Taking a break part 3

The future of water in Australia

The US journalist, novelist and historian Jon Talton has been reporting on the impacts of gross over-development, corruption and right wing obsessions in the state of Arizona for many years.

In particular he has highlighted the creation of heat banks by massive suburban development; the destruction of trees, historic buildings and waterways; and, most importantly – the failures of water policy. read more

Taking a break part 2

Who will we be frightened of next?

For all of the tough talk about Australians, the ANZAC spirit and our record as brave warriors we are – as a nation – very easily scared.

A correspondent recently remarked to the blog that Muslims must now be very pleased that the Chinese have replaced them as the most to be feared in Australia. Indeed, Muslims arguably got very short shrift as Public Enemy Number compared with other Australian bogey men. read more

Innovation and inequality – not as simple as the tech titans make out

If you were told that an Australian politician had published a new book, backed by a solid evidence base, with a highly original take on a major problem the normal response would be to wonder if Barry Jones had a new book out.

If you were told it was actually by a sitting Federal MP you would probably puzzle away for a while, laugh uncontrollably or suspect it might be by the Member for Fenner, Dr Andrew Leigh. read more

Australian right wing religious fury over The Economist

The Australian right wing seem to be embarking on another cultural crusade – this time against what is probably the best weekly news magazine (which the editors insist on calling a newspaper) in the world, The Economist.

The Economist’s crime: reporting Australia and Australian politics in an objective manner. First out of the blocks was The Australian’s Paul Kelly with a ponderous piece on how The Economist didn’t understand Australia and how it was dreadfully unfair to the statesman and visionary, Scott Morrison. That’s not quite what he said but you get the gist. read more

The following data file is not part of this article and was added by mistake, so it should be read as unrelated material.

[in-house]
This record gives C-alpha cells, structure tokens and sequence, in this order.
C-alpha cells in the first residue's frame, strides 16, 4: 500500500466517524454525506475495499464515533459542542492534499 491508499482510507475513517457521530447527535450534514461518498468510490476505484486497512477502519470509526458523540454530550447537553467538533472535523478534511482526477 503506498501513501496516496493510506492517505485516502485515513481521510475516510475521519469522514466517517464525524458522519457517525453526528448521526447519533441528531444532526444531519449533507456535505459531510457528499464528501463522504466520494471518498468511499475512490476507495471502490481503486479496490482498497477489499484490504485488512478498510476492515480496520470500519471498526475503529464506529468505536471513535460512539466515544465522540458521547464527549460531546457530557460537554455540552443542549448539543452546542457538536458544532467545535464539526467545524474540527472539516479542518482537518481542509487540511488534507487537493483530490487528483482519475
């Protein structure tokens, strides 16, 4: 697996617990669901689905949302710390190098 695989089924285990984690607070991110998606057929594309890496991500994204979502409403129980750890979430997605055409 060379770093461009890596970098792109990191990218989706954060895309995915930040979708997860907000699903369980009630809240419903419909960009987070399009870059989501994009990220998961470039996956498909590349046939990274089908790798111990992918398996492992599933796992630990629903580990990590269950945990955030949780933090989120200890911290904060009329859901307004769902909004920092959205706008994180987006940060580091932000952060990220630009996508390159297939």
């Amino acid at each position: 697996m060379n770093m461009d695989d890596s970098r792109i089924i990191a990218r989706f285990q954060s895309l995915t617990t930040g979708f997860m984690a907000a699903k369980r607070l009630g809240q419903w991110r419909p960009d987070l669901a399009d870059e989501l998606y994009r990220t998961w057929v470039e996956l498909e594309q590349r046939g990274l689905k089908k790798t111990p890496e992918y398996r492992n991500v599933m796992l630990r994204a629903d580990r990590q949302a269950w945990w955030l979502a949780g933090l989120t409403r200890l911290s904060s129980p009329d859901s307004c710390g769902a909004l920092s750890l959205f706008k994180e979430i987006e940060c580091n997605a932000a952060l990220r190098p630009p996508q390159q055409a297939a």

The wrong way to make political – or any – decisions

The Morrison Government’s decision-making is about to get worse – if that’s possible – as Cabinet submissions are apparently to be replaced by PowerPoint presentations.

Presumably the full Cabinet submissions will be available and a few Ministers may read them but the reality is that the use of PowerPoint (PP) will discourage the rest from even attempting to read the executive summary. read more

A significant moment in history

There are many significant moments in history – local, national and international – but it is often difficult to recognise them except in retrospect or as part of some invented tradition.

In Port Melbourne one of those moments was memorialised more than four decades ago but the memorial was almost lost and has only now been reinstated. read more

The Earth gets its day in court

Last month the Earth got its first day in court in cases against ExxonMobil lodged in New York and Massachusetts in which it was alleged, among other things, that the company misled the public about its product.

In 2010 Naomi Oreskes and Erik M. Conway, in their book Merchants of Doubt detailed how a group of people obscured the truth on issues from tobacco to climate change – with, in some cases, the same people being involved in both denialist campaigns. Now, nine years later, the story may be coming to a conclusion with the issues litigated in court rather than the more hospitable theatres of the US Congress, the Murdoch media and the Australian Liberal-National Government. Not that Congress is entirely neglecting the issue, of which more later. read more

Kamikaze Kounzil

If you were a municipal council what would you do if: ratepayers were outraged by massive rate increases and a bloated overpaid bureaucracy (despite Government rate caps); faced a newly-formed, well-organised, well-resourced activist group; and, another activist group who had been trying to get you to adopt better governance systems and policies for a decade or so? read more

The political limbo rock – how low can you go?

One of the best ways to determine how history will judge a politician is not to tot up what they achieved but to try to evaluate the depths they sometimes sank to as they pursued their careers.

John Howard was enormously electorally successful, after and before he wasn’t, but the depths of his deviousness and cynicism were exemplified by his conscious decision to import to Australia the wedge tactics the George W. Bush administration had developed to prise blue collar voters from the Democrats. read more

An insider’s view of how public relations really works